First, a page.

Better, Faster, Foggier: Foggy London Improvements
When it comes to our goals of continuously improving the quality of our products and services, nothing is more valuable than customer feedback. This past summer, we noticed that some of our customers were unhappy with the performance of one of our most popular products, Foggy London Ale. Of course this didn’t sit well with us, so we set out to understand the problem and create an improvement.
From July until October of 2021 we dug deep into this problem. With our customers' help and insight, we were able to narrow our focus and we think we have made some significant improvements to the performance of this yeast.
What did we do? We did what we do best: listen to a problem and scientifically test possible solutions. We did research to compare Foggy London Ale to some competitor products to understand the problem, and tested some process tweaks to improve its performance. We learned a heck of a lot about this yeast along the way.
Are the strains different?
An easy answer would be "they're different strains". However, a wide range of evidence including genetic profiling, colony morphology (unique for this strain type), and microscope morphology (also fairly unique for this strain type) support Foggy London Ale and competitor strain(s) with similar names being very similar genetically. You may know these as “Juice”, “London 3”, “London Fog”, etc.
Characteristic “chain-forming” morphology of this yeast strain.
Results from Customer Feedback
We reached out to affected breweries and collected a lot of data to understand the problem. The correlation we found for poor Foggy performance was a high rate of calcium chloride in the wort. It was a surprise to us to hear how much calcium chloride was being used in some breweries - up to 0.25g/L, which would equate to 250 g in a 10 hectolitre commercial batch, or 5g in a 20L homebrew batch.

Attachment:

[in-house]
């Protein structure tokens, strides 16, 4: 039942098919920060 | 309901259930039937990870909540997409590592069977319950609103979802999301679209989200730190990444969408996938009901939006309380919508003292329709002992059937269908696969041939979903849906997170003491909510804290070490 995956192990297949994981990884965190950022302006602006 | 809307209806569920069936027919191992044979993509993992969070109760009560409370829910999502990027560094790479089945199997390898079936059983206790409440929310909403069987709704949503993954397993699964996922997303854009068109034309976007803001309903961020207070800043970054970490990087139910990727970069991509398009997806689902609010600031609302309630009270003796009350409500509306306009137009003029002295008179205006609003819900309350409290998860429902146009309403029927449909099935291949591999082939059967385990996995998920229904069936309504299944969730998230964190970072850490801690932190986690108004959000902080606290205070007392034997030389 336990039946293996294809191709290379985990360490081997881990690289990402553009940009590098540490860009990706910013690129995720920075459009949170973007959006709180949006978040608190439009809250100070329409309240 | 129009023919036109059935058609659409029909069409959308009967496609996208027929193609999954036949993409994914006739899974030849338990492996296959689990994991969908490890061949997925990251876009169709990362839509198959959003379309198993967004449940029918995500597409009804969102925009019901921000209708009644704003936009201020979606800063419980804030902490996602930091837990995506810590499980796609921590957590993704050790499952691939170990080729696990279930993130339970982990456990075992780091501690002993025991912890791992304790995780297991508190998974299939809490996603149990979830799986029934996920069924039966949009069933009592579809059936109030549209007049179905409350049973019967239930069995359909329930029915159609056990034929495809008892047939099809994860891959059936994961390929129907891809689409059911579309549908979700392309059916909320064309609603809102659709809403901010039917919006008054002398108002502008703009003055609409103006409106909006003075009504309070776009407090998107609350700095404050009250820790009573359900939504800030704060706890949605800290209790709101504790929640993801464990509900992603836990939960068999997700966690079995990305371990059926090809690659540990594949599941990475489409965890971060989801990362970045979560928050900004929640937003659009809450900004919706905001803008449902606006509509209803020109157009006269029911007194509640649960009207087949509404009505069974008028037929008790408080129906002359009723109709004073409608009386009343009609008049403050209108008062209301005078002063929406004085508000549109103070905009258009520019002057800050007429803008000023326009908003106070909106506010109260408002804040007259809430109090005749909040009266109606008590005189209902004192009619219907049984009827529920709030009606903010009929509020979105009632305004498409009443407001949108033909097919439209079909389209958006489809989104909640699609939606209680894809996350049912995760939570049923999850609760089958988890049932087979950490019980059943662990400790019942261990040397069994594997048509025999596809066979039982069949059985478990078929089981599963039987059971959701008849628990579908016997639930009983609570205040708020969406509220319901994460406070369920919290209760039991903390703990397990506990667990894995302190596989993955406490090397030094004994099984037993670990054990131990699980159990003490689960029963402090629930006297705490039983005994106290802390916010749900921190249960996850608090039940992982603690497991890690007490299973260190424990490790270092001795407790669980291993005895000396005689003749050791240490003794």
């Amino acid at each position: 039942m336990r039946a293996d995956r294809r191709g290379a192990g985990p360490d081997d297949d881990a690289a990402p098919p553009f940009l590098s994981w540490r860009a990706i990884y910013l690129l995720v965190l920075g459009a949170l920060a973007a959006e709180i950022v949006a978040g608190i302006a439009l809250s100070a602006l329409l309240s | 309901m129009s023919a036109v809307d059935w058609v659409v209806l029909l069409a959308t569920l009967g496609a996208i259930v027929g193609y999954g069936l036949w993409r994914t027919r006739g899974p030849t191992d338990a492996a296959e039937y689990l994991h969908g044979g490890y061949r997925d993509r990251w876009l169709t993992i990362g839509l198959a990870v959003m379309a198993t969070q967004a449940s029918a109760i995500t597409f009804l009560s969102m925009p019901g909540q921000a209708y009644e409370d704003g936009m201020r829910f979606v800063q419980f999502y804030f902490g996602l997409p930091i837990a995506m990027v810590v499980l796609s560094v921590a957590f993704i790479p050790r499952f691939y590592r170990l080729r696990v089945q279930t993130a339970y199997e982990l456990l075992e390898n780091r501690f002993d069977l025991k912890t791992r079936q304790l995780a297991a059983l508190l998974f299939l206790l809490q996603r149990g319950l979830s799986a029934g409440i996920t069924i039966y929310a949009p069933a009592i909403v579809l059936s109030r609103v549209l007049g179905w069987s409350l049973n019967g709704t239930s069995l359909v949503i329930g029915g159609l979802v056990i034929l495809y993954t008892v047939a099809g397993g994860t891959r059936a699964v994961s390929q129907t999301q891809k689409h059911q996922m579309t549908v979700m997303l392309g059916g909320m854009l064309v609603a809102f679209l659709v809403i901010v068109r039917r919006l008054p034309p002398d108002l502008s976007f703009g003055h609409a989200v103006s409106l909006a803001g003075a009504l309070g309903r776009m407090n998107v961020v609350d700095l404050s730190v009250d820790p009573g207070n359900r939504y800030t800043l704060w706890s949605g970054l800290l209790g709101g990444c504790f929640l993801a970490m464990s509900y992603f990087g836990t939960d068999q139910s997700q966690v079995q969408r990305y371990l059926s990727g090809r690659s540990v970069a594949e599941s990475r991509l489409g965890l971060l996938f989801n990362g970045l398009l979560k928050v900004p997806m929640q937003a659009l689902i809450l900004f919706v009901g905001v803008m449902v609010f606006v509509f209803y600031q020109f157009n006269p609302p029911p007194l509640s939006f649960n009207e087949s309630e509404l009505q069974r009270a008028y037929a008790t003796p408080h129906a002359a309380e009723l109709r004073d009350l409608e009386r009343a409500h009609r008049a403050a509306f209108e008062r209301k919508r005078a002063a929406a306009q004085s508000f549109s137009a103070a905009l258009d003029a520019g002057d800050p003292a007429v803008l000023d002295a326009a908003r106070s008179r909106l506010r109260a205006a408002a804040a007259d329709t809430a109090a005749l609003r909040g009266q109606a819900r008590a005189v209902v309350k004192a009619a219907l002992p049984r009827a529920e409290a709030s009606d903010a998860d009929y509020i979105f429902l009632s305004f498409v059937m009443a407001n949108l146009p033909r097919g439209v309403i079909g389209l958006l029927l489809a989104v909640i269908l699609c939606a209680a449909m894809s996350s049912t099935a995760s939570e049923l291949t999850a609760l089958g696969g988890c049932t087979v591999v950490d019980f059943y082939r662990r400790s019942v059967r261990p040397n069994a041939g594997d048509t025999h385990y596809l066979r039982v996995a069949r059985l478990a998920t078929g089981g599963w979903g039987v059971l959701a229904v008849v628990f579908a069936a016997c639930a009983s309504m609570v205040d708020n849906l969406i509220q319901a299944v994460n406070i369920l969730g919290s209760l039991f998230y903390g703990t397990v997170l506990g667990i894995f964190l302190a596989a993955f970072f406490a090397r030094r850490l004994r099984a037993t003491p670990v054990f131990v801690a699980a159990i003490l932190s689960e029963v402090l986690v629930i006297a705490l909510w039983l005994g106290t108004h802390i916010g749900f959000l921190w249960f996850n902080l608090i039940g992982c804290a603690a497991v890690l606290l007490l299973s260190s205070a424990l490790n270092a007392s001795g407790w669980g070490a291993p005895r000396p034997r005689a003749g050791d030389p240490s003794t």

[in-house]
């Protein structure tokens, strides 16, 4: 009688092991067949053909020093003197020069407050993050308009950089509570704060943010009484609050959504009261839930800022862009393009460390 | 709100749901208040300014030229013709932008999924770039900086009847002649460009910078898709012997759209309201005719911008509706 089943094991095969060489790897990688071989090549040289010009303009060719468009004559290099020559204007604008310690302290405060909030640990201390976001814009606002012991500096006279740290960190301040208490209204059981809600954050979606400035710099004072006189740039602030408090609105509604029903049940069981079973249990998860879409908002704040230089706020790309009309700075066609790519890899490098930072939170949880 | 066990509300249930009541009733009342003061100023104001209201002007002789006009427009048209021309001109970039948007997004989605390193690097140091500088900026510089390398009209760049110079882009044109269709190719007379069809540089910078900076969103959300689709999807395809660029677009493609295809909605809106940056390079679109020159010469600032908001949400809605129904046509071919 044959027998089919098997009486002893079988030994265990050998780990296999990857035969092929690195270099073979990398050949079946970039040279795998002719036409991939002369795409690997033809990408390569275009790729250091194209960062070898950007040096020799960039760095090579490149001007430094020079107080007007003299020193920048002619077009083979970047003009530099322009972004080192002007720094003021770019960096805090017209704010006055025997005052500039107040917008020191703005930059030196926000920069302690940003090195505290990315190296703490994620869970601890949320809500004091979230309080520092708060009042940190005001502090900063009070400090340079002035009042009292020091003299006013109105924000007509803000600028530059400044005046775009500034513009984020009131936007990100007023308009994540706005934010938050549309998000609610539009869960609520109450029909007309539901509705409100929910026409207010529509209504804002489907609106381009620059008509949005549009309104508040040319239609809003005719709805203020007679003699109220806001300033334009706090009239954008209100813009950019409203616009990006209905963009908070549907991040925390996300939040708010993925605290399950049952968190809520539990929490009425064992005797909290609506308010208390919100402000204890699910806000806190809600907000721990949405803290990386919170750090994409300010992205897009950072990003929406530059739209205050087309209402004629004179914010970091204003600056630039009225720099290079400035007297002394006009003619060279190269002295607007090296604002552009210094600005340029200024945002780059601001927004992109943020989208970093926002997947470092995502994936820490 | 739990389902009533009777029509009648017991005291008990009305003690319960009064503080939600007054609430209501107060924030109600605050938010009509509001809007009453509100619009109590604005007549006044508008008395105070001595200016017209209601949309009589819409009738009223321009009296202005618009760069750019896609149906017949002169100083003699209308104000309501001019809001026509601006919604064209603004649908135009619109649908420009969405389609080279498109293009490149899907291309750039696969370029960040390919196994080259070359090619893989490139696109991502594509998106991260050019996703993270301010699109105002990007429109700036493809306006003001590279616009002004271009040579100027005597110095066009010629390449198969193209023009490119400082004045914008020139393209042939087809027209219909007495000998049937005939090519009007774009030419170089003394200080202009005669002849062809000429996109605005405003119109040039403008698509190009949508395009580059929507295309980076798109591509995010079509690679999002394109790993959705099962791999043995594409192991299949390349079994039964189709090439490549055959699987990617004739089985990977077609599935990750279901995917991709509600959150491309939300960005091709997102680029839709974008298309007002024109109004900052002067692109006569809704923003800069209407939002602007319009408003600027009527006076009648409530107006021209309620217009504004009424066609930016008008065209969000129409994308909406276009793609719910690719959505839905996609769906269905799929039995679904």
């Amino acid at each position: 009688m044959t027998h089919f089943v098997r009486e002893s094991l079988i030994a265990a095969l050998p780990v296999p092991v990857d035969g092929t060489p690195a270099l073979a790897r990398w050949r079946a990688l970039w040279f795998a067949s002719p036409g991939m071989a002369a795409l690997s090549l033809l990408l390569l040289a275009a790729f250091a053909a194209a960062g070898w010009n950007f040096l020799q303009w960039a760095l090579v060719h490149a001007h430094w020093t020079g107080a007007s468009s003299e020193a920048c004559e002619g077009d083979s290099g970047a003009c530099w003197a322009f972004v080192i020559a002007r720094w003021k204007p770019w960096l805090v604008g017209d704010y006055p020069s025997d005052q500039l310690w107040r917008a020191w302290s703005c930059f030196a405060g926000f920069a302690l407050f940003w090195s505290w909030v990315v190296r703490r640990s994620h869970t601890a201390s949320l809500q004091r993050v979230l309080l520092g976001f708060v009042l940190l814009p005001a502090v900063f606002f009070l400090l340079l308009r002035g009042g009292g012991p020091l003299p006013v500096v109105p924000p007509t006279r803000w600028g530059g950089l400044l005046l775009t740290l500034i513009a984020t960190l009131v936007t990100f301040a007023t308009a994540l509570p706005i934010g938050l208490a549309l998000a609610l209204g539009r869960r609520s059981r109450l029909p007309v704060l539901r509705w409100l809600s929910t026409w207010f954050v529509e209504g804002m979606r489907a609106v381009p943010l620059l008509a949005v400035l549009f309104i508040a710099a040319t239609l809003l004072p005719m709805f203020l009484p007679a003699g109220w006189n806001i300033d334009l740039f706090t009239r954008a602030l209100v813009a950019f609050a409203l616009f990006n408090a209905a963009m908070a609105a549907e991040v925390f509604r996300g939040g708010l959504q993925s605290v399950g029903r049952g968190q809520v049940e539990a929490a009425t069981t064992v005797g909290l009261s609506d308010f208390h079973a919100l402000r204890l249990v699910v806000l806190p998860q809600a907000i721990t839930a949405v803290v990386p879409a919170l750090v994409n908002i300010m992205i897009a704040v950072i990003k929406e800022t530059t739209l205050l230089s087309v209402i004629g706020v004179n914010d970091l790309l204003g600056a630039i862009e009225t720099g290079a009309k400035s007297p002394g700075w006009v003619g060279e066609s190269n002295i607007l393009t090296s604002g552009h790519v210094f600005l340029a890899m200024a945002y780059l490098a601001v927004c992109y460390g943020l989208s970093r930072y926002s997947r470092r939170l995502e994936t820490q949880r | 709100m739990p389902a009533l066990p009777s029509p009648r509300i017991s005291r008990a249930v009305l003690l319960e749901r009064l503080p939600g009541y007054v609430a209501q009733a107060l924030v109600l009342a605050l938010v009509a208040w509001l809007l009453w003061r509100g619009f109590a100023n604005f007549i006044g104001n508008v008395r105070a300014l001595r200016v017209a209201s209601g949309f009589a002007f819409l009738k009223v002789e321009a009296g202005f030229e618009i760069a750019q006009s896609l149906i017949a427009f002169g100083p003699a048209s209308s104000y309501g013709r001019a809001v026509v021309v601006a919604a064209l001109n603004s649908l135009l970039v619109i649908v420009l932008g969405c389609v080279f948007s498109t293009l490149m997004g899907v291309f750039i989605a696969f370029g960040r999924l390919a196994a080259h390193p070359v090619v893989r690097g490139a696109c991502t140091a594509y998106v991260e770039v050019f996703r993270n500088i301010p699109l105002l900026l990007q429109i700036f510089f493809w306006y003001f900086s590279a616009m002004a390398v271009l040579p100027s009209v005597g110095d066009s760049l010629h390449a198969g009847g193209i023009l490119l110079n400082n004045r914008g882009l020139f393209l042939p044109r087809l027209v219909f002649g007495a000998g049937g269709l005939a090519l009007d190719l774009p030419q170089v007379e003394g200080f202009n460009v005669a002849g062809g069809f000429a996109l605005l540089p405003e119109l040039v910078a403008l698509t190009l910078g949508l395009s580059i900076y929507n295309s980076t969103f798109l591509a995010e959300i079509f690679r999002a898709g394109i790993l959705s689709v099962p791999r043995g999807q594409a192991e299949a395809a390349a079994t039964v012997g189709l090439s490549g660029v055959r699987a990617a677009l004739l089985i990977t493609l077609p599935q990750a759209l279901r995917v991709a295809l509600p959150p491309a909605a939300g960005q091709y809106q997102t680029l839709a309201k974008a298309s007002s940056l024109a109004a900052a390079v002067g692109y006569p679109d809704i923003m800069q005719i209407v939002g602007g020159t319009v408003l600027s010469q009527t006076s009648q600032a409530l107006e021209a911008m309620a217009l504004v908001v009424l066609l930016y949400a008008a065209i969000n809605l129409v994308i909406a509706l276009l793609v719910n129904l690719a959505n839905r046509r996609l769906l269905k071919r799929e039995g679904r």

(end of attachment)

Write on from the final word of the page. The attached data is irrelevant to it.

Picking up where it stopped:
We knew we couldn't necessarily fix this or tell people to use less since calcium chloride is commonly used in large quantities to "soften" the profile of hazy IPAs. One brewer even described it to us as a “cheat code” for softer, juicier beers. This is because a higher ratio of chloride to sulfates in the brewing water is thought to reduce the hop bitterness, and calcium chloride addition is the most common way for brewers to pump up the chloride content of their wort. So we investigated to see if we could reproduce the issue in-house.
Do Calcium and Magnesium Levels Impact Performance?
We had a theory that the huge amounts of calcium chloride might throw the ratio between calcium and magnesium out of whack. Yeast cells benefit from both cations. Calcium is helpful for flocculation, while magnesium is helpful for growth and ethanol tolerance. Too much calcium could make it harder for the cells to take up magnesium, which might result in slower or stalled ferments.